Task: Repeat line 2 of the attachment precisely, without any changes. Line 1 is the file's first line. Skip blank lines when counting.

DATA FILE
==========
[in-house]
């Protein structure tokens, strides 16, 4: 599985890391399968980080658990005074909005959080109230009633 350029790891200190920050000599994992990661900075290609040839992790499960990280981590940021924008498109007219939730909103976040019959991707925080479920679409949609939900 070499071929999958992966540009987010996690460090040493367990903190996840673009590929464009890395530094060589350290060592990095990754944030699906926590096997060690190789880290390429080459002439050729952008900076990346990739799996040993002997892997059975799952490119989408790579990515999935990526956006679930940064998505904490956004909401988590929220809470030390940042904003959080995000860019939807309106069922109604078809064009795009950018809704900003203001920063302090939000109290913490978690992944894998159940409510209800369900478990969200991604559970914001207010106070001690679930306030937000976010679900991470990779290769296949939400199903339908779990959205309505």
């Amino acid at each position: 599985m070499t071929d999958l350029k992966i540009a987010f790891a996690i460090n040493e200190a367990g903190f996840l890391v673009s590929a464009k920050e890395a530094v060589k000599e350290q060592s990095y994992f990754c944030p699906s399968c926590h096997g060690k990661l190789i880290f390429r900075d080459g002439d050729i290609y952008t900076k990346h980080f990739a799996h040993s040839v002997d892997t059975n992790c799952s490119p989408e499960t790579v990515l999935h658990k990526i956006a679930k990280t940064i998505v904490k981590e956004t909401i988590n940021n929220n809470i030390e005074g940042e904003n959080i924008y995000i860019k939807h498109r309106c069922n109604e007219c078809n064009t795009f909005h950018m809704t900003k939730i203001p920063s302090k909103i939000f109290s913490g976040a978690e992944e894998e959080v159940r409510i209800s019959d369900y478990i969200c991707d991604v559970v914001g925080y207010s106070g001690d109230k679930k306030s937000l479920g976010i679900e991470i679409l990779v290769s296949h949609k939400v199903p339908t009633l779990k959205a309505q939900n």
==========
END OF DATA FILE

């Protein structure tokens, strides 16, 4: 599985890391399968980080658990005074909005959080109230009633 350029790891200190920050000599994992990661900075290609040839992790499960990280981590940021924008498109007219939730909103976040019959991707925080479920679409949609939900 070499071929999958992966540009987010996690460090040493367990903190996840673009590929464009890395530094060589350290060592990095990754944030699906926590096997060690190789880290390429080459002439050729952008900076990346990739799996040993002997892997059975799952490119989408790579990515999935990526956006679930940064998505904490956004909401988590929220809470030390940042904003959080995000860019939807309106069922109604078809064009795009950018809704900003203001920063302090939000109290913490978690992944894998159940409510209800369900478990969200991604559970914001207010106070001690679930306030937000976010679900991470990779290769296949939400199903339908779990959205309505």